It’s really very sad and I’m on the verge of giving in all the time.  First Nora is really devoted to the children and in her own way to me.  Then of course she never believed in her wildest dreams that I wouldn’t have her back or she would never have said it.  Then she comes under the labour exchange and she is at the moment much more frightened than she need be about what they may do to her.  They won’t for instance whisk her off to London to deal with flying bombs which is one of her ideas.

Rose and Thomas Donaldson, children of Frances Donaldson
Rose and Thomas with Nora

Anyway I saw her this afternoon and I was very nice and just said “We’ve been together too long Nora.  You are always best when you don’t know people too well.”  And she said “I know.  I can’t help it.  It’s too much for me.  It just comes out and then I’m sorry afterwards.” which is the absolute truth.  And I said she must always regard us as her friends and come and see the children whenever she wants to and let me know if things really go wrong, etc., etc., but I stayed firm.

We went to Hamlet.  There is a Hamlet called John Byron who has made an enormous success.  I haven’t discovered yet whether it is a national success or only a local one but many people who know about Shakespeare have said he is the best for years.  Anyway I enjoyed as much as anything I have ever been to and I am going again when Anni is here.  I was rather bored at going.  I always think I don’t really like Shakespeare and it is a bit of a pose for me to go.  But I was really enchanted and adored every minute of it.  The season goes on until nearly the end of September.  I wish you might be able to see it.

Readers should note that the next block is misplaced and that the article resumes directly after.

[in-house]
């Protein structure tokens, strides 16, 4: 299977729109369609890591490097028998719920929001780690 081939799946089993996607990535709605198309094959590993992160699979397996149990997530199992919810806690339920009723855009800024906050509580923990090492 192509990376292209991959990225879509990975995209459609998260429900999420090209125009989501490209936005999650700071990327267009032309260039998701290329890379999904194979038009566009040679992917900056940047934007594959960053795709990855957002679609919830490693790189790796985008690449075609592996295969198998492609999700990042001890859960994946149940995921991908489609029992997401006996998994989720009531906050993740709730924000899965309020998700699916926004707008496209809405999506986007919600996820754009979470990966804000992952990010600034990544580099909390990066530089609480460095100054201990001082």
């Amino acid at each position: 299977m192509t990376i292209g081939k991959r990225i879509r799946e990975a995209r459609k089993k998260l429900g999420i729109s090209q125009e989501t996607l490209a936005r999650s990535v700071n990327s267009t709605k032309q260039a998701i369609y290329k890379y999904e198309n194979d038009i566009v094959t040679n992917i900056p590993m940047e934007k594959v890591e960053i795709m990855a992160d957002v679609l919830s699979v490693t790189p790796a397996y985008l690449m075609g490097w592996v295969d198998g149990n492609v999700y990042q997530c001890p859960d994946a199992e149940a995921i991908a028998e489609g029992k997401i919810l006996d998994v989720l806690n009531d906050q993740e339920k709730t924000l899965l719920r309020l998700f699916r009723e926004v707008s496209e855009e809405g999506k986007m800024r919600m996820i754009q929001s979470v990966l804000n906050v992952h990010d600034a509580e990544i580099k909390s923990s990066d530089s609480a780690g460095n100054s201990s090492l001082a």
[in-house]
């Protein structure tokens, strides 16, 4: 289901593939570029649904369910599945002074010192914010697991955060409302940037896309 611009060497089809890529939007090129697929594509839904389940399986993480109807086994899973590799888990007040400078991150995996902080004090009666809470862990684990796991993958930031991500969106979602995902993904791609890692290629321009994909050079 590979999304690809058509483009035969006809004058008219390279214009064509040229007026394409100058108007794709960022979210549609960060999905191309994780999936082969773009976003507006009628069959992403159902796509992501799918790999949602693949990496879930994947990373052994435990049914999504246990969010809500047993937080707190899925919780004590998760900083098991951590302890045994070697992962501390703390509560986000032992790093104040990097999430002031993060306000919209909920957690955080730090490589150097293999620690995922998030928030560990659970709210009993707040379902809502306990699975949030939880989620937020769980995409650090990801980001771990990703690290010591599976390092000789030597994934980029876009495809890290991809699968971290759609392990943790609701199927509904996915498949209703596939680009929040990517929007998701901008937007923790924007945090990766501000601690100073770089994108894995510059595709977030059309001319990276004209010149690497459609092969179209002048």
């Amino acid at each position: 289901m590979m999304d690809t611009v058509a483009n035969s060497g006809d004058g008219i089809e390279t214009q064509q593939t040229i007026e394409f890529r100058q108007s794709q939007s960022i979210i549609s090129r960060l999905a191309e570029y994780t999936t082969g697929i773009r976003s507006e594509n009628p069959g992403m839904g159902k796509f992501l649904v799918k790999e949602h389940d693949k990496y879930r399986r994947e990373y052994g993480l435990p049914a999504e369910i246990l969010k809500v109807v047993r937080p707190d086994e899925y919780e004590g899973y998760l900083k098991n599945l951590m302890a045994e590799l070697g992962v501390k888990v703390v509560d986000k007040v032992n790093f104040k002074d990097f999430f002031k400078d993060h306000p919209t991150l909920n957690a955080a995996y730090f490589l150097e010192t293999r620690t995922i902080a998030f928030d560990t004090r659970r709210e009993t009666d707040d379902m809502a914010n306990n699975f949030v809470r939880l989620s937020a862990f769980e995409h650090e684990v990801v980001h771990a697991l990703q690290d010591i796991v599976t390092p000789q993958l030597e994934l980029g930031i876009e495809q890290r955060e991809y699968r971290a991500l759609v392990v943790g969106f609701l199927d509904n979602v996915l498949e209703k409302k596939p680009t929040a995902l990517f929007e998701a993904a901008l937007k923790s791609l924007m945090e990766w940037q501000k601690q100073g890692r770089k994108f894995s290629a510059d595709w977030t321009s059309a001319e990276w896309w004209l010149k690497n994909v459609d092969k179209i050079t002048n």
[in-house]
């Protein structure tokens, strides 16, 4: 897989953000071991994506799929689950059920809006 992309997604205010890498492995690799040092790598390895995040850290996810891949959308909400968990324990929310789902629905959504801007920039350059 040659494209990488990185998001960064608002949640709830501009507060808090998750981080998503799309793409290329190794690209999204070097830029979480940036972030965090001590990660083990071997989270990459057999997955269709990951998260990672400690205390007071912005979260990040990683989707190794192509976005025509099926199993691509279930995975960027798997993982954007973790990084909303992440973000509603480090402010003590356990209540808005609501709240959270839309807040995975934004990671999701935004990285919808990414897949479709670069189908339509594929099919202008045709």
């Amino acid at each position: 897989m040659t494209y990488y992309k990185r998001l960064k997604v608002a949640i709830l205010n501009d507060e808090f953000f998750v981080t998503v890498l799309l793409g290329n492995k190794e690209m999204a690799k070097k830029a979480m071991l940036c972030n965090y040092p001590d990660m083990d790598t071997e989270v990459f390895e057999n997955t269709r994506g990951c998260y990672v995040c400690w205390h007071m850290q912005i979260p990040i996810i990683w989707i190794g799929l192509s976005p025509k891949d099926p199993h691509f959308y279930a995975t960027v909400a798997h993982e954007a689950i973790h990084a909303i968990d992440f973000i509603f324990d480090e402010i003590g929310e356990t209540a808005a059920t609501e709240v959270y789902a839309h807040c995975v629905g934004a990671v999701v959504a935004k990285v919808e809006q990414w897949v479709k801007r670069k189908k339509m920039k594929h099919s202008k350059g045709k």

(See Letters to An Actor playing Hamlet, by Christopher Fry)

Summerfields School Oxford
Summerfields Oxford

Then we went to Summer Fields to look at the school for Thomas.  Evans is really a charming man with a very good speaking voice.  The atmosphere was good and the boys looked really nice and happy and gay.  The matron was the most awful horror but everything else was nice and I think we’ve done moderately all right.  Thomas is definitely to go in January.  I talked to Evans about his being badly taught and backward and he took a very strong view about his not being able to read well yet.

Thomas was 8 years old so it was rather surprising that he could not read. He learnt quite quickly at Summerfields and came home with a joke: “There are 28 year olds at my school who cannot read (twenty 8 year olds)”. We thought that extremely funny .

He said he’d absolutely got to be able to read when he goes there.  So I’m going to do at least half an hour’s reading with him every day during the holidays.  The curious thing is that Rose can really read now.  She can read the newspaper to you and she hardly ever makes a mistake even with difficult words.  She was rather sweet this morning.  I was talking to Thomas and I said I would give him a present when he could really read.  And presently I heard Rose stumping about the house saying “It isn’t fair.  Mummy is going to give Thomas a present when he can read.  But I can read now and no one gives me a present.”

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A Woman's War